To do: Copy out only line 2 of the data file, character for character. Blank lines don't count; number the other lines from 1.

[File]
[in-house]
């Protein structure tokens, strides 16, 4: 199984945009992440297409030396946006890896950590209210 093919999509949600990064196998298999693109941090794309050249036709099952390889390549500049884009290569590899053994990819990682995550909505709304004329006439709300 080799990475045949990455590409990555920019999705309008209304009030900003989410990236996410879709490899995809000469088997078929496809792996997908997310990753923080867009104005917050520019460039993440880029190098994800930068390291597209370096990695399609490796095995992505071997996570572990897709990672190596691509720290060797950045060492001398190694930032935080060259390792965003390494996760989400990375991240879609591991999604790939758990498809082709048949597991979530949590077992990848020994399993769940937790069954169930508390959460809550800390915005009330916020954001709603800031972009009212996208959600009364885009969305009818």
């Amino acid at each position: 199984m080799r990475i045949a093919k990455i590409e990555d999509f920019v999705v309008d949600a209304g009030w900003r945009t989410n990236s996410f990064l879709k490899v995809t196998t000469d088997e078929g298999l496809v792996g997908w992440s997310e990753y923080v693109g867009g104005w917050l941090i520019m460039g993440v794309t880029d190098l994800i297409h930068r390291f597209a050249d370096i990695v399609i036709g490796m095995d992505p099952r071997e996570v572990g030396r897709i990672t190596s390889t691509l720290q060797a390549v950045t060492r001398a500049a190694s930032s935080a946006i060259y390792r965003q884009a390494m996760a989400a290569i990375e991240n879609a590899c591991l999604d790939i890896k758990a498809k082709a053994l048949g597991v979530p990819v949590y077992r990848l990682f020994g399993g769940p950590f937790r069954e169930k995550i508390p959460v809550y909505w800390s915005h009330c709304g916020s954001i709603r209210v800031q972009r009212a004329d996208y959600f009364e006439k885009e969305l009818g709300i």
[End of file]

């Protein structure tokens, strides 16, 4: 199984945009992440297409030396946006890896950590209210 093919999509949600990064196998298999693109941090794309050249036709099952390889390549500049884009290569590899053994990819990682995550909505709304004329006439709300 080799990475045949990455590409990555920019999705309008209304009030900003989410990236996410879709490899995809000469088997078929496809792996997908997310990753923080867009104005917050520019460039993440880029190098994800930068390291597209370096990695399609490796095995992505071997996570572990897709990672190596691509720290060797950045060492001398190694930032935080060259390792965003390494996760989400990375991240879609591991999604790939758990498809082709048949597991979530949590077992990848020994399993769940937790069954169930508390959460809550800390915005009330916020954001709603800031972009009212996208959600009364885009969305009818």